Scotland’s public infrastructure plans will focus on energy efficiency and electric vehicle charging. That’s according to the Scottish government’s independent experts, the Scottish Futures Trust (SFT).
The trust work alongside the Scottish government as well as the private sector, to advise on maximising the value gained from infrastructure development in the country.
The trust has outlined a five-year plan, in line with the country’s National Infrastructure Mission to increase investment in the sector from £5.2 billion in 2019-20 to £6.7 billion in 2025-26.
The SFT argues that low-carbon infrastructure is vital to ensuring the development of better-insulated buildings and EV charging points to promote the decarbonisation of heat, and the adoption of clean transport, as well as a number of other areas of the economy in which it believes this funding should be partially-allocated.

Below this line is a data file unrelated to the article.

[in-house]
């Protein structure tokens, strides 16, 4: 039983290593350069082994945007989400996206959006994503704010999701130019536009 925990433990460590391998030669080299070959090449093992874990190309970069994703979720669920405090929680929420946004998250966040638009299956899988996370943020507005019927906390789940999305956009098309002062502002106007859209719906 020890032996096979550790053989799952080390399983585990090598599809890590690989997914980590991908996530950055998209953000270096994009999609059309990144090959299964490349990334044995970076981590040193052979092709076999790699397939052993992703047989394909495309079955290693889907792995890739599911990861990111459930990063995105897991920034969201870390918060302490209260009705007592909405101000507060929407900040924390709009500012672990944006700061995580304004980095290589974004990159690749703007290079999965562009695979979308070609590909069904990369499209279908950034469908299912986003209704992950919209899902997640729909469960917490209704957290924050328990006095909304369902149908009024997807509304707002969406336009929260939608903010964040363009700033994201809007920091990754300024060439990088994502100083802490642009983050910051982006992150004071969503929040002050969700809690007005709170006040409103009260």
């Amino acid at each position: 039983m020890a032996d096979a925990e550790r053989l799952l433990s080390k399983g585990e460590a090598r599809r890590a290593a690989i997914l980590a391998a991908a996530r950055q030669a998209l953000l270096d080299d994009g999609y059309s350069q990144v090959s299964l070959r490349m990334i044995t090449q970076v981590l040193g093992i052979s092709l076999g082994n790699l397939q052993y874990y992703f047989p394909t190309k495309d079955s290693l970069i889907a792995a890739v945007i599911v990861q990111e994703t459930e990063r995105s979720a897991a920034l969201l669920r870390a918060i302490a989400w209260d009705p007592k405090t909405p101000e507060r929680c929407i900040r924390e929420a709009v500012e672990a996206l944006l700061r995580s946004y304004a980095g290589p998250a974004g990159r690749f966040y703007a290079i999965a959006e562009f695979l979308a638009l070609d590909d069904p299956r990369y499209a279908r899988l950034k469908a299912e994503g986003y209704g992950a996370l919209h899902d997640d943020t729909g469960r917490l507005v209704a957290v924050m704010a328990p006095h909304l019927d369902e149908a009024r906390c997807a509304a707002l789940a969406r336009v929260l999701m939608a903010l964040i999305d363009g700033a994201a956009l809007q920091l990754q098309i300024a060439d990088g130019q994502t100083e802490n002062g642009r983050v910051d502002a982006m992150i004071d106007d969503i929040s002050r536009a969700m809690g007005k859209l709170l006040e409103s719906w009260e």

The trust also noted that upgrades are required for digital infrastructure to facilitate the deployment of 5G technologies, and increase 4G coverage so that smart technologies can be adopted on a larger scale.
The SFT has also advised that improved maintenance and resilience will benefit both users and the environment, which would free up budget that can be reinvested into decarbonisation.
Peter Reekie, CEO of the Scottish Futures Trust, said: “Delivering high quality, well-functioning infrastructure to support and accelerate economic growth will achieve social and environmental benefits right across Scotland.
“Building the economy is our focus, and we will continue to provide innovative investment models to stimulate additional private sector investment and create jobs.”